YAKIMA, Wash. -- The typical American diet seems to always be in the news, either stating what is or is not good for you, and what the newest diet craze is.
What is the typical diet for a week? For the Craven family of American Canyon, Calif., the week may consist of corn dogs, pizza, bananas and vanilla wafers. They are just one family featured in a book called “Hungry Planet: What the World Eats.”
The opening exhibit for this season at the Larson Gallery is based on this book, which is a James Beard Foundation Book Award winner. Photographer Peter Menzel and writer Faith D’Alusio sat down to dinner with 30 families in 24 different countries. Stories, grocery lists and photos of each family surrounded by a week’s work of groceries provides us with snapshots to compare these families with ourselves.
The exhibit is touring from COSI (Center of Science and Industry in Columbus, Ohio). I had lunch with Josh Kessler, director of production and exhibits at COSI, on a recent trip to the American Alliance of Museums conference in Phoenix. As we were eating (notice the relation to food) it became clear how the relevance of this exhibition would coincide with the curriculum at Yakima Valley College, including a range of classes from nutrition to political science, and offer a unique experience for the entire community.
What was immediately apparent, when comparing photographs of each family surrounding their food for a week, was the amount of processed food in one family’s diet in the United States versus a family such as the Mendozas in Guatemala. The photograph showing the amount of vegetables and grains, in a variety of color, as it spilled out on the blanket in front of them.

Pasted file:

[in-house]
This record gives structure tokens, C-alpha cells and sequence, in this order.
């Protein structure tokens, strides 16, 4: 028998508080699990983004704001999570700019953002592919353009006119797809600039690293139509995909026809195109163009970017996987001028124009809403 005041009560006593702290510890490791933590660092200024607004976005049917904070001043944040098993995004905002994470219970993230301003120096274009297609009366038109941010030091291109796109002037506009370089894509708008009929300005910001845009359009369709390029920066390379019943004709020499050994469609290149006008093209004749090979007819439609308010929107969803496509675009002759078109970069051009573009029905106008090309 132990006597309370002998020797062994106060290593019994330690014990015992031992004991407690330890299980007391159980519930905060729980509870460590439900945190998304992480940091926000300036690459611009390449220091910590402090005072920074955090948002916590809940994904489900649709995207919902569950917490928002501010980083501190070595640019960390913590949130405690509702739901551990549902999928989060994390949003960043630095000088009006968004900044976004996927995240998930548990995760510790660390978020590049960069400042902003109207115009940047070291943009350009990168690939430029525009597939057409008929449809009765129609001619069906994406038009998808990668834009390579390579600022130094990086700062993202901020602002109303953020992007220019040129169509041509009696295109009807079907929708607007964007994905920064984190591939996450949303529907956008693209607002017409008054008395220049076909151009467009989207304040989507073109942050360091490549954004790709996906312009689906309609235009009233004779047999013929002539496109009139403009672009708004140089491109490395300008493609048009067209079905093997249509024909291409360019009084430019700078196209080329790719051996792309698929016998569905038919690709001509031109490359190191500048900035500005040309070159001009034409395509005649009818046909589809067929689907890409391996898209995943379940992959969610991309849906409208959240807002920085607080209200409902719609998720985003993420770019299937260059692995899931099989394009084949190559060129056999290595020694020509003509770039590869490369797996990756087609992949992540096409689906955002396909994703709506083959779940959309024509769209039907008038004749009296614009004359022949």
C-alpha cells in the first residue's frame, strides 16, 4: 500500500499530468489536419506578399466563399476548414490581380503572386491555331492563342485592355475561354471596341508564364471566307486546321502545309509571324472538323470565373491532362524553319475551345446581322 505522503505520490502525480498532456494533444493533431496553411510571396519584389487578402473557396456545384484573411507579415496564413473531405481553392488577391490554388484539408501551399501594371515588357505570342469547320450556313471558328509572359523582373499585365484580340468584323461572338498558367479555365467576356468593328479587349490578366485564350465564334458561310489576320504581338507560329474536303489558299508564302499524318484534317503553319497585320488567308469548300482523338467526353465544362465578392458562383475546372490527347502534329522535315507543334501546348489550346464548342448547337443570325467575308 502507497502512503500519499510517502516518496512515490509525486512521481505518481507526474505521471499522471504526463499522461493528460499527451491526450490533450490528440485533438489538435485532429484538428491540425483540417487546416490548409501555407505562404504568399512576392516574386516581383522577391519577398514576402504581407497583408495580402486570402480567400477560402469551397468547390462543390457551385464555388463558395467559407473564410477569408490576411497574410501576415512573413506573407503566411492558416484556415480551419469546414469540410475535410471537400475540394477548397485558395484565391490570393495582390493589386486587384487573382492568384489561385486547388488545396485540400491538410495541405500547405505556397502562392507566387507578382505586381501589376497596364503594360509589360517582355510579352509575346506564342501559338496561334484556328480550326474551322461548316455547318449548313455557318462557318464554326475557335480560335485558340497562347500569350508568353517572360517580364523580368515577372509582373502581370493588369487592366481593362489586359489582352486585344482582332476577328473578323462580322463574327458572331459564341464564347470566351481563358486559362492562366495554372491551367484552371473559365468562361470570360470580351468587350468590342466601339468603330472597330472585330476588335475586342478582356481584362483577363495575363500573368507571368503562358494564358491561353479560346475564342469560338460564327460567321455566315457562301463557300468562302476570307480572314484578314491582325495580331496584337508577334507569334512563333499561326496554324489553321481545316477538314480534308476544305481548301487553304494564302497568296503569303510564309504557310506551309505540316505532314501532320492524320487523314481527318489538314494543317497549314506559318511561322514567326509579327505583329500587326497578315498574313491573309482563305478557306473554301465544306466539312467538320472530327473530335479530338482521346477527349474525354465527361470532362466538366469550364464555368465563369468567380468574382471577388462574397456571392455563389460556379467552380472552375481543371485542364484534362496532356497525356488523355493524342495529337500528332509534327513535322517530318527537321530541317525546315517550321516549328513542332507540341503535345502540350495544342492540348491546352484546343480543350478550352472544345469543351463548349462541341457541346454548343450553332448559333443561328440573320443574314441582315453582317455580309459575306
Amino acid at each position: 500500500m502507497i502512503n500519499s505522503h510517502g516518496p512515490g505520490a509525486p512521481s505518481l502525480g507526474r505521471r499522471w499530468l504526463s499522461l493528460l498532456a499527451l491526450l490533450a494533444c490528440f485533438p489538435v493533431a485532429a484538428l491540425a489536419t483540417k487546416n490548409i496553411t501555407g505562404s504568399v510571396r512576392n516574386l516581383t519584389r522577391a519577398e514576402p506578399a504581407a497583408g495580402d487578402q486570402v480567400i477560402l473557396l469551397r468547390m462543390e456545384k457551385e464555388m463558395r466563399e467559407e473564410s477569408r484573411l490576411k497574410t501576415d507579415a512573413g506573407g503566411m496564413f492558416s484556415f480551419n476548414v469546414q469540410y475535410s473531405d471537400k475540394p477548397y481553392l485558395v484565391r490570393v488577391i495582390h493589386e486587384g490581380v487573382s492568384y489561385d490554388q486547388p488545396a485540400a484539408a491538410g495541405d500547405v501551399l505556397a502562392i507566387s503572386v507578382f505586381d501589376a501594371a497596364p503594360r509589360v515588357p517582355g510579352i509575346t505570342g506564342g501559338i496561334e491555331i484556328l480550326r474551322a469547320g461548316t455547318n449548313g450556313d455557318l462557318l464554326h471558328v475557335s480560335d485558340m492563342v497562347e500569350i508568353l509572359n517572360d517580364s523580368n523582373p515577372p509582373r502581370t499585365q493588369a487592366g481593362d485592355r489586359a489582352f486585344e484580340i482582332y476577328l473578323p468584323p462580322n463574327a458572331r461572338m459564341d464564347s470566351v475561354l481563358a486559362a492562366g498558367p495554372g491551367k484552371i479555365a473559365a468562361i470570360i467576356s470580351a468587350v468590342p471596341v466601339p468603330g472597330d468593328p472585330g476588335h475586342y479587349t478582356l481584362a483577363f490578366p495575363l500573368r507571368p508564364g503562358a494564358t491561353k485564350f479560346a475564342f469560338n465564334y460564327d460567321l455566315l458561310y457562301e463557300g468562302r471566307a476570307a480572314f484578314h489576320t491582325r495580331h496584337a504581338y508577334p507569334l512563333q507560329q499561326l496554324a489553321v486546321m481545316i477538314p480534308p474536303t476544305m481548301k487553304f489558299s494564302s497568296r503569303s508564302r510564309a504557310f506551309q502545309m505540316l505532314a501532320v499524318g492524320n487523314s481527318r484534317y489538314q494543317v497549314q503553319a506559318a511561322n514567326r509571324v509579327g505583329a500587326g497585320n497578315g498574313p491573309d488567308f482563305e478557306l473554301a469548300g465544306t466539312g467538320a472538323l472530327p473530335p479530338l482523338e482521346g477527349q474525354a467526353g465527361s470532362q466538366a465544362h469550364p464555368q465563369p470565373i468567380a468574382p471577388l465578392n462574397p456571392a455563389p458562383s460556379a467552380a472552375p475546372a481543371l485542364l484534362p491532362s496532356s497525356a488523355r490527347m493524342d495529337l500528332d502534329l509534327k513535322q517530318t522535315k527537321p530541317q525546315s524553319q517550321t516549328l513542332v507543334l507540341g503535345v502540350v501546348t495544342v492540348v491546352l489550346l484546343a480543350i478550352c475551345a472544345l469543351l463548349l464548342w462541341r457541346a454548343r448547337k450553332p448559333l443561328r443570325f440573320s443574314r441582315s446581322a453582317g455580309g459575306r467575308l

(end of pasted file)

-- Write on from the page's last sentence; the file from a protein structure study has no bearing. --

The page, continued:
The food expenditures of a week were also examined for each family. A family in Bhutan would spend 224.93 ngultrum (a monetary unit of Bhutan), equal to about $5 US. The cost of produce from Bhutan was based on the value of home-grown food. When this was compared to the Fernandez family of San Antonio, Texas, who spends $242.48 for a week of food, it is quite a difference.
The exhibition Hungry Planet: What the World Eats will open at the Larson Gallery on Saturday, Sept. 15, from 3 to 5 p.m. Admission to the gallery is free. This exhibition will be on view until Oct. 20.
Funding for this exhibit made possible through the 2013-2018 Title V Hispanic Serving Institution Cooperative Grant with Heritage University.
David Lynx is executive director of the Larson Gallery at Yakima Valley College. Learn more at www.larsongallery.org.